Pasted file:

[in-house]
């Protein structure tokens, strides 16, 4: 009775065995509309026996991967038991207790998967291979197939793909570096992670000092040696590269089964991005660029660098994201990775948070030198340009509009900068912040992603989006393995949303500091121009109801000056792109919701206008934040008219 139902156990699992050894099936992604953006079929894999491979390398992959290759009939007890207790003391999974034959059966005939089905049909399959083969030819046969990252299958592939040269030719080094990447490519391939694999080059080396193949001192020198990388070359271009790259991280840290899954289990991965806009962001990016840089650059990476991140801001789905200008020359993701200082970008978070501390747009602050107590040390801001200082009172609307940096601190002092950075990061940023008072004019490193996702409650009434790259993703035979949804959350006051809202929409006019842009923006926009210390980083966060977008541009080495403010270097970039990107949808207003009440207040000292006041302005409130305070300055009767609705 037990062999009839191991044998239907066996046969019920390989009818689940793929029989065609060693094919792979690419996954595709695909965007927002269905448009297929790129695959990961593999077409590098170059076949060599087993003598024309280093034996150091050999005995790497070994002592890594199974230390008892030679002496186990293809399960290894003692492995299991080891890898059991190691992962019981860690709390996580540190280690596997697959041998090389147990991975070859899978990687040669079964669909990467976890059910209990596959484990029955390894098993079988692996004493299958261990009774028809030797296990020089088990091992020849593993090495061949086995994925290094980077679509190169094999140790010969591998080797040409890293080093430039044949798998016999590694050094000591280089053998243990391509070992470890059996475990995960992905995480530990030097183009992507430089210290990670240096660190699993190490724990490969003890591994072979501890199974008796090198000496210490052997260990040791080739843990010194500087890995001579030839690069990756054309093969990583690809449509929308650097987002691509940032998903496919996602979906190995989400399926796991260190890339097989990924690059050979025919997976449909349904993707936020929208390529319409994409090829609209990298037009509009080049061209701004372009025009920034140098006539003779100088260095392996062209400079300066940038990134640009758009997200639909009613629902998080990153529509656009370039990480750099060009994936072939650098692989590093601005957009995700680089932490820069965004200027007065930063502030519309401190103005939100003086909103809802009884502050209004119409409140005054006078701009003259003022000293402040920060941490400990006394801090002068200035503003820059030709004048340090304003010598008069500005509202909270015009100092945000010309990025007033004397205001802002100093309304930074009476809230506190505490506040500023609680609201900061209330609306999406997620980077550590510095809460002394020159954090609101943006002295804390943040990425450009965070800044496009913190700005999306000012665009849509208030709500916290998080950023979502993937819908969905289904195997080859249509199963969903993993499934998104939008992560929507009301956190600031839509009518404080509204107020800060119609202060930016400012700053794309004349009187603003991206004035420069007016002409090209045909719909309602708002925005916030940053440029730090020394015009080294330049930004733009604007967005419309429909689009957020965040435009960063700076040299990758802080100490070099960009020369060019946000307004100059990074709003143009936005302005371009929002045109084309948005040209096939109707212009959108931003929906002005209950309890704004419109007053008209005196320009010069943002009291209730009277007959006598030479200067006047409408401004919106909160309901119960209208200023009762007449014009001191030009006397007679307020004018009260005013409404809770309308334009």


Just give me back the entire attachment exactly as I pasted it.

[in-house]
């Protein structure tokens, strides 16, 4: 009775065995509309026996991967038991207790998967291979197939793909570096992670000092040696590269089964991005660029660098994201990775948070030198340009509009900068912040992603989006393995949303500091121009109801000056792109919701206008934040008219 139902156990699992050894099936992604953006079929894999491979390398992959290759009939007890207790003391999974034959059966005939089905049909399959083969030819046969990252299958592939040269030719080094990447490519391939694999080059080396193949001192020198990388070359271009790259991280840290899954289990991965806009962001990016840089650059990476991140801001789905200008020359993701200082970008978070501390747009602050107590040390801001200082009172609307940096601190002092950075990061940023008072004019490193996702409650009434790259993703035979949804959350006051809202929409006019842009923006926009210390980083966060977008541009080495403010270097970039990107949808207003009440207040000292006041302005409130305070300055009767609705 037990062999009839191991044998239907066996046969019920390989009818689940793929029989065609060693094919792979690419996954595709695909965007927002269905448009297929790129695959990961593999077409590098170059076949060599087993003598024309280093034996150091050999005995790497070994002592890594199974230390008892030679002496186990293809399960290894003692492995299991080891890898059991190691992962019981860690709390996580540190280690596997697959041998090389147990991975070859899978990687040669079964669909990467976890059910209990596959484990029955390894098993079988692996004493299958261990009774028809030797296990020089088990091992020849593993090495061949086995994925290094980077679509190169094999140790010969591998080797040409890293080093430039044949798998016999590694050094000591280089053998243990391509070992470890059996475990995960992905995480530990030097183009992507430089210290990670240096660190699993190490724990490969003890591994072979501890199974008796090198000496210490052997260990040791080739843990010194500087890995001579030839690069990756054309093969990583690809449509929308650097987002691509940032998903496919996602979906190995989400399926796991260190890339097989990924690059050979025919997976449909349904993707936020929208390529319409994409090829609209990298037009509009080049061209701004372009025009920034140098006539003779100088260095392996062209400079300066940038990134640009758009997200639909009613629902998080990153529509656009370039990480750099060009994936072939650098692989590093601005957009995700680089932490820069965004200027007065930063502030519309401190103005939100003086909103809802009884502050209004119409409140005054006078701009003259003022000293402040920060941490400990006394801090002068200035503003820059030709004048340090304003010598008069500005509202909270015009100092945000010309990025007033004397205001802002100093309304930074009476809230506190505490506040500023609680609201900061209330609306999406997620980077550590510095809460002394020159954090609101943006002295804390943040990425450009965070800044496009913190700005999306000012665009849509208030709500916290998080950023979502993937819908969905289904195997080859249509199963969903993993499934998104939008992560929507009301956190600031839509009518404080509204107020800060119609202060930016400012700053794309004349009187603003991206004035420069007016002409090209045909719909309602708002925005916030940053440029730090020394015009080294330049930004733009604007967005419309429909689009957020965040435009960063700076040299990758802080100490070099960009020369060019946000307004100059990074709003143009936005302005371009929002045109084309948005040209096939109707212009959108931003929906002005209950309890704004419109007053008209005196320009010069943002009291209730009277007959006598030479200067006047409408401004919106909160309901119960209208200023009762007449014009001191030009006397007679307020004018009260005013409404809770309308334009």